The most desirable of all of the available diesels is the LDT-465-1C "whistler" turbo. It's easily recognized when running. The turbo features an extremely audible whistle. Typically there is also a tag on the front of the engine with the designation if there is any doubt. Some LDT-465-1C diesels even have a multifuel option. This allows the truck to run on gas, jet fuel, kerosene, diesel, or any combination of these fuels. Since it's an older non-computerized diesel it's also the perfect candidate for B100 biodiesel or even vegetable oil with the proper cold-weather tank-heating equipment.

The M35A2 has a 24-volt electrical system that is made up of two 12-volt batteries. Missing battery caps and leaky batteries make a mess of the metal battery box. It's best to eventually convert over to two 12-volt dry-cell batteries.

All but the earliest M35A2s came with the bombproof Spicer 3053A Five-speed manual transmission. It's only real disadvantage is the oddball shift pattern. You'll get used to it. But look for a truck with the air-shift Timken T136-27 transfer case. It's easy to spot; the truck will have an air-shift lever just below the center of the dashboard. This is a far superior unit compared to the Timken T136-21 sprag-type transfer case. Although the sprag T-case can be outfitted with an aftermarket REB kit from Memphis Equipment to make it more reliable.

The axles feature air-assist drum brakes all around. Greasy driveshaft U-joints are a good sign. It at least means someone knows where the grease fittings are and uses them. The most wear-prone items in the axles are the pinion bearings. You can check these by releasing all tension from the drivetrain. First release the E-brake and put the tranny in Neutral. Then have a buddy keep the truck in place with the brake pedal. Grab each of the six pinion yokes and check them for endplay. They should be tight with zero slop. While you are under there, inspect the rubber bushings on both ends of the six rear torque rods (two uppers and four lowers). A few small cracks in the bushings are normal but rotten and missing chunks of rubber are bad signs. They may need to be replaced. The parts are available and relatively inexpensive but it's not an easy task. While you are checking the pinion yokes on the front axle make sure the knuckle boots are in good shape and not torn or missing. Also inspect the tie rod for bends and the tie-rod ends for wear.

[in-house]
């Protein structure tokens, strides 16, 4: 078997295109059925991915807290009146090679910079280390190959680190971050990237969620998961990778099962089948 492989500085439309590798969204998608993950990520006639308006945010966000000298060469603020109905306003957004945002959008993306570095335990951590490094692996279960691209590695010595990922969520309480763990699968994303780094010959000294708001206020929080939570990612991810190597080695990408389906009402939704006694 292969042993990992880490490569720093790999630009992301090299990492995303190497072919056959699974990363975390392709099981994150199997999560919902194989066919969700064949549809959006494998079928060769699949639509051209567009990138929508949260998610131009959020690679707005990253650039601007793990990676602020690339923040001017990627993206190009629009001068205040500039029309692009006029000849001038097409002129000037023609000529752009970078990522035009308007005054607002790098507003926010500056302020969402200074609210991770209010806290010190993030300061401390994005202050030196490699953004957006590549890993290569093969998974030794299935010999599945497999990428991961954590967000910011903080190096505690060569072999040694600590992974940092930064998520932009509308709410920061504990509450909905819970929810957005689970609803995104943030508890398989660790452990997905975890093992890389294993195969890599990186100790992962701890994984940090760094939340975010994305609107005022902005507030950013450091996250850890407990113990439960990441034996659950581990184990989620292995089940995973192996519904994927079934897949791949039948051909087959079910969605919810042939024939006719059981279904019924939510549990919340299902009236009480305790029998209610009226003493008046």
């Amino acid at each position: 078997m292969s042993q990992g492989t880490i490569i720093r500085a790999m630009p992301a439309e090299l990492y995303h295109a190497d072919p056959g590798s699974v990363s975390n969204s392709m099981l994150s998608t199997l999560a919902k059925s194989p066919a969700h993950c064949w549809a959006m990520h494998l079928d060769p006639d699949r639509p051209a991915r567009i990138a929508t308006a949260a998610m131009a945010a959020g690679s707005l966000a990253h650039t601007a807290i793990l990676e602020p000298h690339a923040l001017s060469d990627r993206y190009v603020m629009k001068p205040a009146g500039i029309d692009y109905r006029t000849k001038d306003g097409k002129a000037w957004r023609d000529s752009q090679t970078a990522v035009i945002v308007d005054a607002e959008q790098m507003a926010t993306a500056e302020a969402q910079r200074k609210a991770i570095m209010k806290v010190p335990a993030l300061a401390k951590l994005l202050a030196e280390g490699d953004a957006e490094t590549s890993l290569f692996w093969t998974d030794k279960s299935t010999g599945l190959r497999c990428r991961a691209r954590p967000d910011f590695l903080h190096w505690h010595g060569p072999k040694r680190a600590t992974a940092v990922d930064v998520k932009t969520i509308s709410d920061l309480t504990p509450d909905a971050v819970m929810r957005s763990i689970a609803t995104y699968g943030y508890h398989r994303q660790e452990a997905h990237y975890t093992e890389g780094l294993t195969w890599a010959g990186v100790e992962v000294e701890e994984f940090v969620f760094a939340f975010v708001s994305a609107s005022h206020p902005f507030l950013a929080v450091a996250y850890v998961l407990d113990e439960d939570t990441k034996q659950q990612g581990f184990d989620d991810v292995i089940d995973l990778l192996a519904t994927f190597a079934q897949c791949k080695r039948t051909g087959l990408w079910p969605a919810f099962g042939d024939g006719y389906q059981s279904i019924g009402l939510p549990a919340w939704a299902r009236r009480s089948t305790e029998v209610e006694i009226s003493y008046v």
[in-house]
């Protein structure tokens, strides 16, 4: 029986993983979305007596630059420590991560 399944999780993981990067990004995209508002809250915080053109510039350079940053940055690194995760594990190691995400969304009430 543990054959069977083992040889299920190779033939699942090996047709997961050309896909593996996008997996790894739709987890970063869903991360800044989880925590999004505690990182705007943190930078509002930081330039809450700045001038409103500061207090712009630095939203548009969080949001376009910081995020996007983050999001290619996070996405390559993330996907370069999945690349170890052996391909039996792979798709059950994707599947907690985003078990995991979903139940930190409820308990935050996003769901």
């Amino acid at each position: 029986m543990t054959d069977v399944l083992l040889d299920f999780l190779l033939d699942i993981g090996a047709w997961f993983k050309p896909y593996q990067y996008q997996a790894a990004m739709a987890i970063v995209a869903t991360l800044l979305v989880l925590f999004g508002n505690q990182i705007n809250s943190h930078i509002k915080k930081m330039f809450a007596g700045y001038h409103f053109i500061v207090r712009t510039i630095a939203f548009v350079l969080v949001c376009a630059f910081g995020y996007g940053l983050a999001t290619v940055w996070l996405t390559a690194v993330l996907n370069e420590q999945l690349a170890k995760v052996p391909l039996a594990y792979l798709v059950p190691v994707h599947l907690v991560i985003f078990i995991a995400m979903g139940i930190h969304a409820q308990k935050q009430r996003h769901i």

Inspect the torque rod ends on the rear tandem axles. Small cracks in the rubber are no big deal, but missing chunks and rotten or soft rubber are bad news. If worn or damaged, the ends or the entire link will need to be replaced.

The M35A2 trucks never came with luxuries such as power windows, power door locks, air conditioning, or power steering. If you're looking for this level of comfort you're buying the wrong truck. Although there is a bolt-on Air-O-Matic air-assist steering kit available from Inter Agency Motor Pool. Most trucks came with canvas soft tops which are typically in ratty condition. Trucks with steel tops and trucks with winches bring a premium price since they are the most desirable. You're better off taking your time to find the truck you want. Trying to make the wrong truck right will cost you more time and money in the long run. That is unless you have the space and time to stockpile and sell non-running parts trucks. Ultimately, if you want a M35A2 with a winch, find a truck that has one on it. If you want a truck with a steel hard top, find one that has the steel top on it. But hey, if you're into projects and don't mind the extra expense go ahead and build your dream truck. Companies such as Boyce Equipment, Government Liquidation and Memphis Equipment can supply you with all the parts you need to install a steel or fiberglass top or a winch.

Inspect the knuckle boots and steering components for damage. Most of these parts are easily replaced and not very expensive. It's very rare to find a spotless truck like this. Some oil leaks are normal, a real gusher is not.

If you can, take the truck for a test drive. It should start right away. If the engine needs to crank-over more than a few seconds it could be worn and have low compression. Once started you'll need to let it warm up. Watch the oil pressure gauge; it should slowly climb to 60-75 psi. It takes a little while for the oil to circulate through the engine block so give it plenty of time before mashing the throttle. Also monitor the air pressure gauge. No air pressure means no brakes. Hopefully the low air pressure alarm still functions. There should be about 1.5 inches of free play in the clutch pedal. If the clutch engages near the top of the pedal stroke and or it feels like it's slipping it may need to be replaced soon. If there is noticeable slop in the steering it can typically be remedied by tightening the draglink ends or replacing the draglink if it's worn beyond adjustability. The truck will be loud, but listen for any unusual noises. Some gear whine is normal, but hissing air and loud knocking are bad signs. If the owner claims the fuel pump has been turned up, you'll notice increased power and more smoke from the exhaust stack. But if the fuel pump has been turned up, the truck should also have a pyrometer installed in the exhaust manifold just before the turbo. The exhaust gas temperature should not be allowed to reach 1,400 degrees for more than a few seconds or engine damage could result. Test the air-shift transfer case mechanism and transfer case levers as well to make sure the truck is shifting into 6x6 and Low-range.